In the preferred embodiment of the present invention, the foregoing object is accomplished by a continuous frame of resilient foam material with a central aperture of a size sufficient to surround the puncture area of the IV needle.  A separate
dome or shield with ventilation apertures is attachable over the central aperture of the frame.  The IV tube is threaded through a slot and under tabs in the frame to a return bent, or, preferably, serpentine path, and is maintained in position by straps
which also secure the frame and dome combination to the body. 

BRIEF DESCRIPTION OF THE DRAWINGS


FIG. 1 is a diagrammatic top perspective of an IV tube anchor and shield in accordance with the present invention with some parts only partially assembled, illustrating application of the device to the back of the hand of a patient.


FIG. 2 is an enlarged, fragmentary, top perspective of a corner portion of the IV tube anchor and shield shown in FIG. 1.


FIG. 3 is a top perspective of the IV tube anchor and shield shown in FIG. 1, but with parts assembled, illustrating application of the device to the underside of the wrist of a patient; and FIG. 4 is a section along line 4--4 of FIG. 3.


FIG. 5 is a top perspective of a slightly a slightly modified form of an IV tube anchor and shield in accordance with the present invention mounted on a larger cuff; and FIG. 6 is a side elevation showing such modified form and cuff applied to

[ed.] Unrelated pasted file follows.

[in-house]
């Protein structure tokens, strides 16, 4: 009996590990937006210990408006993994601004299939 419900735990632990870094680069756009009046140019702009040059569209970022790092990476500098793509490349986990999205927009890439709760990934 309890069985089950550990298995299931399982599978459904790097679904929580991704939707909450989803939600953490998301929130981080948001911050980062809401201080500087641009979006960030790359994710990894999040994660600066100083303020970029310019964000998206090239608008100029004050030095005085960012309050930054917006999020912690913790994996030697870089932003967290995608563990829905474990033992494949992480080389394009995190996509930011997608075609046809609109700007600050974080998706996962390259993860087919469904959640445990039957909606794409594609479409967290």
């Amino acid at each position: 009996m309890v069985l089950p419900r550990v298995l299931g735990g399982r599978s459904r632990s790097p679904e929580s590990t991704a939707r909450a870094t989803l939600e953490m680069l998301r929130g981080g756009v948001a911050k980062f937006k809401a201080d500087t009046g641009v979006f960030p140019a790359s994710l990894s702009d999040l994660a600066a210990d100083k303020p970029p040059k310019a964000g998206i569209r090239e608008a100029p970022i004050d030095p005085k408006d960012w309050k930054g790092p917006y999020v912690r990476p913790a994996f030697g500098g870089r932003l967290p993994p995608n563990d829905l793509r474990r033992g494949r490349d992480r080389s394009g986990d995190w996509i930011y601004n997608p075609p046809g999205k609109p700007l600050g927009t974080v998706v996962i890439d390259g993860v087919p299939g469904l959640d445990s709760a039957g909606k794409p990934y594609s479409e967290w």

the foot of a patient.


FIG. 7 is a front elevation of the upper body portion of a patient with an IV tube anchor and shield in accordance with FIG. 1 applied over the chest . 

DETAILED DESCRIPTION


FIG. 1 illustrates a representative type of IV needle 1 and its immediately adjacent rigid needle and tube holder 2 with the usual narrow IV tube 3 that extends to the male component 4 of a joint 5.  Such joint includes the female component 6 on
the end of the usually larger IV tube 7 which extends to a metering device controlling the flow of therapeutic liquid from a bottle or other reservoir.  The needle is inserted into a convenient vein which may be on the back of the hand as shown in FIG.
1.  The rigid needle holder 2 and immediately adjacent area usually are covered by a thin sheet, film or membrane 8 which has a self-adhesive bottom surface and which is intended to keep the puncture area clean.


In accordance with the present invention, the area of insertion of the needle 1 and its holder 2 is surrounded by an anchor member or frame 9.  The frame has a central aperture 10 fitted over the covering sheet 8.  The short narrow section of IV
tube 3 from the rigid holder and connector 2 to the joint 5 extends under an end of frame 9 and upward through a slot 11.  The inner portion 12 of the slot can be slightly enlarged to snugly retain the tube in position without crimping or kinking it. 
Next, the tube section 3 is fitted under a flap or tab 13 in an adjacent corner portion of the frame.  As seen in FIG. 2, the tab 13 can be bent upward so that the tube can be inserted under the tab so as to be lightly clamped between the the tab and the